June 7, 2019
Juanita Tamayo Lott
In 1968, Juanita Tamayo Lott was a student at San Francisco State University and became an activist during the Third World Strike when mostly students of color walked out of the campus and participated in a campus-wide strike for Ethnic Studies. That period of activism shaped her lifetime of advocacy for social justice causes and philanthropy.
Juanita went on to become a policy analyst – mainly with the U.S. Bureau of the Census – before retiring a few years ago. She is also the sister of Bill Tamayo, who was an ALC senior attorney and managing attorney, and now the District Director of the Equal Employment Opportunity Commission.
Juanita has written extensively in reports, articles, and government publications, and recently published a book called Golden Children: Legacy of Ethnic Studies, SF State.
We are deeply grateful for Juanita’s generosity and support for Advancing Justice – Asian Law Caucus over the years.
Juanita Tamayo Lott & Joanna Rae Lott
How did you become involved with Advancing Justice – Asian Law Caucus? What drew you to become a major donor?
I’ve been involved with the Asian Law Caucus since 1973 when Dale Minami came to DC where I worked in the Office of Asian American Affairs at the U.S. Department of Health, Education and Welfare. Through Dale, my brother Bill, and Peggy Saika, I’ve been abreast of ALC since then. In DC, several young Asian Americans I met on the job or in community work became interns at the Caucus. Also, I worked closely with Karen Narasaki on various policy issues in DC over the decades before and during her leadership in Advancing Justice – AAJC.
I recently became a major donor when I met Aarti Kohli and Paul Ocampo at an ACLU immigrants rights rally in 2017, and realized the importance of highly visible Asian Pacific American leadership on this and related issues right now. I have practiced strategic philanthropy since 2008.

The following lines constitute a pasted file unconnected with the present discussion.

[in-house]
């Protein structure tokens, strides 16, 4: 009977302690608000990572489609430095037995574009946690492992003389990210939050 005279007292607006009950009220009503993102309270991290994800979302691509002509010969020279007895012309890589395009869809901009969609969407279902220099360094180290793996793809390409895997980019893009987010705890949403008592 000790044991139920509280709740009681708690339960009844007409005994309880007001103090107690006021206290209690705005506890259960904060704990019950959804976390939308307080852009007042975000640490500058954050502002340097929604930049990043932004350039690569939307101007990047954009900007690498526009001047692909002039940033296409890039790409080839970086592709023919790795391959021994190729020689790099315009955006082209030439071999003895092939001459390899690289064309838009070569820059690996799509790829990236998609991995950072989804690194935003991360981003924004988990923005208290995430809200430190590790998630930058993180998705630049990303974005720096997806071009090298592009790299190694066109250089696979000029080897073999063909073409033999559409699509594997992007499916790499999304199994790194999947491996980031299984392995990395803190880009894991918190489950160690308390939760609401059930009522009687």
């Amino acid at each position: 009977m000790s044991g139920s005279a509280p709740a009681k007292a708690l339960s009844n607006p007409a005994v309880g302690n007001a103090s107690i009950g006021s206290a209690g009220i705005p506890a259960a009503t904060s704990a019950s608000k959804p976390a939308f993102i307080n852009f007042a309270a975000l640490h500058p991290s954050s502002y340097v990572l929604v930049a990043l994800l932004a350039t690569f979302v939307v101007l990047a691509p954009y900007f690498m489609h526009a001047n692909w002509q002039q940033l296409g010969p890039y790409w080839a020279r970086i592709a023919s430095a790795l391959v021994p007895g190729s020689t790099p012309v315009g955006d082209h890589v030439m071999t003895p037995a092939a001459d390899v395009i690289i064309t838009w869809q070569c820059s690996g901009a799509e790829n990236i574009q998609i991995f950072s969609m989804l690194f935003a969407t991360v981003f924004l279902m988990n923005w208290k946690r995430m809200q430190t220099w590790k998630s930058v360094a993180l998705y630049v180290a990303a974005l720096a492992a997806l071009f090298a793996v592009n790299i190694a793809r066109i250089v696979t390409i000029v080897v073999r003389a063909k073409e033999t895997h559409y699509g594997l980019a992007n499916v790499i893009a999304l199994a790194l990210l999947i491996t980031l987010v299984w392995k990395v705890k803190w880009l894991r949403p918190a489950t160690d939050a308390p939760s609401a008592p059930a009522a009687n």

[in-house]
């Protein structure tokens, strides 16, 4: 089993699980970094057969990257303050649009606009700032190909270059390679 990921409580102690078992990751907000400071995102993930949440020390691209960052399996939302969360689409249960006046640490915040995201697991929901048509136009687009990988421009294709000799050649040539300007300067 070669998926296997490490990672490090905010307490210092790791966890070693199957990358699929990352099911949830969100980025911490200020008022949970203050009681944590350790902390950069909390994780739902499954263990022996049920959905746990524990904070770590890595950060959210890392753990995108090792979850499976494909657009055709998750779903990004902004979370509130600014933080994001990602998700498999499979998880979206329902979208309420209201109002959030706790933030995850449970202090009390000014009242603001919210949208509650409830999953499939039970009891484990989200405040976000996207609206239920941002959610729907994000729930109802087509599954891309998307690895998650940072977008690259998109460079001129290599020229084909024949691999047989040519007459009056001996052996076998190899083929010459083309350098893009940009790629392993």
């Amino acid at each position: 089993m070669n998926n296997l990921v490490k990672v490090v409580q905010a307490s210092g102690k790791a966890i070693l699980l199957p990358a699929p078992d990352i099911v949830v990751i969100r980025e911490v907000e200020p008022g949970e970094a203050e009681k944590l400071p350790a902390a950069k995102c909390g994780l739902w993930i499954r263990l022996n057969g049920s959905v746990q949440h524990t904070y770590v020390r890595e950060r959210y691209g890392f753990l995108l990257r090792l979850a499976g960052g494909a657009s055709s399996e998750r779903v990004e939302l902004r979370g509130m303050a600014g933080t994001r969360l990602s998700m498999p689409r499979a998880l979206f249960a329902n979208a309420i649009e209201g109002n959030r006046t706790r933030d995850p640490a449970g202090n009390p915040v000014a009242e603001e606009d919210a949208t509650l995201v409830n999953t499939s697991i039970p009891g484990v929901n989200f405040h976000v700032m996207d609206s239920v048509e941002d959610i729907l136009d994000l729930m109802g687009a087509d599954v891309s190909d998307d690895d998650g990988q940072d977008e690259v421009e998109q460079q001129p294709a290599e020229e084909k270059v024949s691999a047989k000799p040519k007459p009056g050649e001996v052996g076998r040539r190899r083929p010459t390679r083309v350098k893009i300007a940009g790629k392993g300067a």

What aspects of ALC’s work and programs are most meaningful to you?
Passion, compassion, competence, courage, collaboration, continuity, tenacity, performance, timeliness and institutional memory of staff and supporters.
What about today’s political climate is most concerning to you?
Apathy and complacency of American citizens and residents to be actively engaged for the larger good and to understand that we are in constitutional and institutional crises.
How did your experience with as a student activist at SF State affect the rest of your adult life?
I took the lessons learned —“We the people”; “Serve the people”; “A people united shall never be defeated”; and “Failure is not an option” — to my work in graduate school; my career in the federal statistical system fighting for accurate and complete population enumeration and representation, and statistical literacy; and my community and civic work locally, nationally and internationally, as well as my literary and scholarly works.There are two fundamental systems of the United States, one is the legal system and the other, where I concentrated, is the federal statistical system. Unless you are counted, you don’t exist. At the end of the day, we do the numbers.
What makes you hopeful for the future?
I am 9 month old Joanna Rae Lott’s grandmother. The children will lead us as I say in my book, Golden Children: Legacy of Ethnic Studies, SF State. A Memoir. As a demographer, I believe that the worst of times are followed by the best in times in spiral fashion throughout history. Failure is not an option.
What is the most important thing that one of your parents taught you?
That I am loved as part of something bigger than myself and to be thankful.